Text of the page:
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Yankees' Edge Is a Lot of Bullpen

BILL PLASCHKE

He insists it's all about the team but clearly, Paul O'Neill, the Yankees' old warrior, has made his mark in this Series.

October 26, 2000|BILL PLASCHKE

NEW YORK — Not all old New York Yankees in this World Series are ghosts.

There is one standing in the outfield, grimacing, sliding, tugging his cap over his eyes, alive.

Not all old New York Yankees in this World Series are grainy images with static voices.

There is one running around the bases, chugging, gasping, hands on his knees, alive.

He is not Babe Ruth, or Roger Maris, or Tommy Henrich, or George Selkirk, or Hank Bauer, or even Dave Winfield.

But Paul O'Neill has a little bit of all those other Yankee right fielders in him. Maybe not the parts that made them stars, but the parts that made them Yankees.

After the Yankees' 3-2 victory over the Mets in Game 4 of the World Series Wednesday, the tendency would be to write mainly about young and beautiful and leadoff homer-hitting Derek Jeter.

But this series feels more like aging and grass-stained O'Neill.

With the Yankees using three one-run victories to lead the series, 3-1, the temptation would be to write about a leather bullpen that has fit them perfectly.

But this series looks more pants-leg-touching-shoes O'Neill.

You knew he didn't have a triple the entire season, right?

You must then know he's had two in this series alone, including one hit into the right-field corner in the second inning Wednesday that left the 37-year-old grabbing his knees.

He eventually found his breath, and trotted home with the game's second run on Scott Brosius' deep fly ball. .

In the sixth inning he singled, putting the Mets in yet another pitcher-tiring pickle. In the eighth inning, he made a diving catch of a leadoff line drive by Edgardo Alfonzo, backing the Mets into a late-inning corner from which they never emerged.

"About two or three years ago, George Steinbrenner, when he introduced him at the Yankee dinner, called him a warrior," Manager Joe Torre said of O'Neill. "I don't think anything fit him better than that description."

You knew O'Neill had only one hit in his first 12 postseason at-bats, and was dropped from third to seventh in the order, and everyone thought the shaky-hipped guy was finished, right?

Then you know that nobody in this World Series is hotter, as he's hitting .563 with nine hits in 16 at-bats.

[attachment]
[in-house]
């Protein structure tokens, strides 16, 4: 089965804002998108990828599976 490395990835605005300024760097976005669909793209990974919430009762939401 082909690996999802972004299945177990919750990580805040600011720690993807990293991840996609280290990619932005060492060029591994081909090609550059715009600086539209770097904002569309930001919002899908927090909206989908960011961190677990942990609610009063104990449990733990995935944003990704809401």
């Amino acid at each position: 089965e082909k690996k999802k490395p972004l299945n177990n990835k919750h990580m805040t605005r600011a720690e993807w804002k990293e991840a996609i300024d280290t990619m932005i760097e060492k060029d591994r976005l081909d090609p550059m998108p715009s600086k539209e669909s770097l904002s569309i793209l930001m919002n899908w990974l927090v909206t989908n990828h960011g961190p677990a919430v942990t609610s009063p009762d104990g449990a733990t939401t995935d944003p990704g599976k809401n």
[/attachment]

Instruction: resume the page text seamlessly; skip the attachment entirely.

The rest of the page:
This included the 10-pitch at-bat that resulted in a walk that started the ninth inning rally that led to an extra-inning win in Game 1.

This included three consecutive hits to help cement Game 2.

When he came to the plate in the eighth inning Wednesday, some folks began chanting, "M-V-P, M-V-P."

However, twice during the postgame interview sessions, Paul O'Neill interrupted the questioner for the sole reason that the questioner was daring to ask about Paul O'Neill.

"You know, I really don't want to talk about me right now," O'Neill said. "This is the time of the year you talk about the New York Yankees. I don't want to be rude, but that's just the way it is."

That's just the way he said the name of his team, too. In italics. As if they are bigger than him.

Is it any wonder that he plays the same way?

When asked about today's clinching possibility, he said he couldn't wait. Literally.

"You want to go out and play right now," he said, later adding, "I know we're one win away from something special."

And to think that, according to scouts, he came into this series just seven games away from embarrassment.

Listen to one of them commenting in the New York Daily News.

"He's struggling big-time, and he might be slowing to a crawl. He might come back. I don't know. He's playing outfield OK. If you pitch him and change locations on him, you can get him out."

That report appeared in a newspaper that hit the stand only hours before O'Neill started banging on the Mets.

"I couldn't be happier [after] all he has gone through physically, emotionally, during this season," Torre said. "He is such a tough, tough competitor."

You can see that in right field, between pitches, in something that has nothing to do with pitching. When the game stops, O'Neill begins pantomiming his swing.

"He is very intense, to say the least," said Jeter. "He's always telling me not to give away any at-bats."

You can see this toughness in the dugout after a strikeout or close out on the bases. He will bang down his helmet and scream, maybe at umpire, maybe at the base, sometimes at himself.

"This has been a gut-wrenching series, no doubt about it," he said. "When you walk off the field, you konw you've been through a battle."

You could see all of this last October, when his father died between Games 3 and 4 of the World Series, yet he played in the clinching Game 4, anyway, weeping openly afterward.

"That last win can be the toughest," he said.

When the old Yankee walked down the crowded hallway from the interview room long after Wednesday's game, head down, golf shirt hanging out of his pants, only one person said hello and wished him well.

It was a maintenance worker.

Their eyes met, O'Neill smiled, and the old Yankee walked on.

*

Bill Plaschke can be reached at his e-mail address: bill.plaschke@latimes.com.

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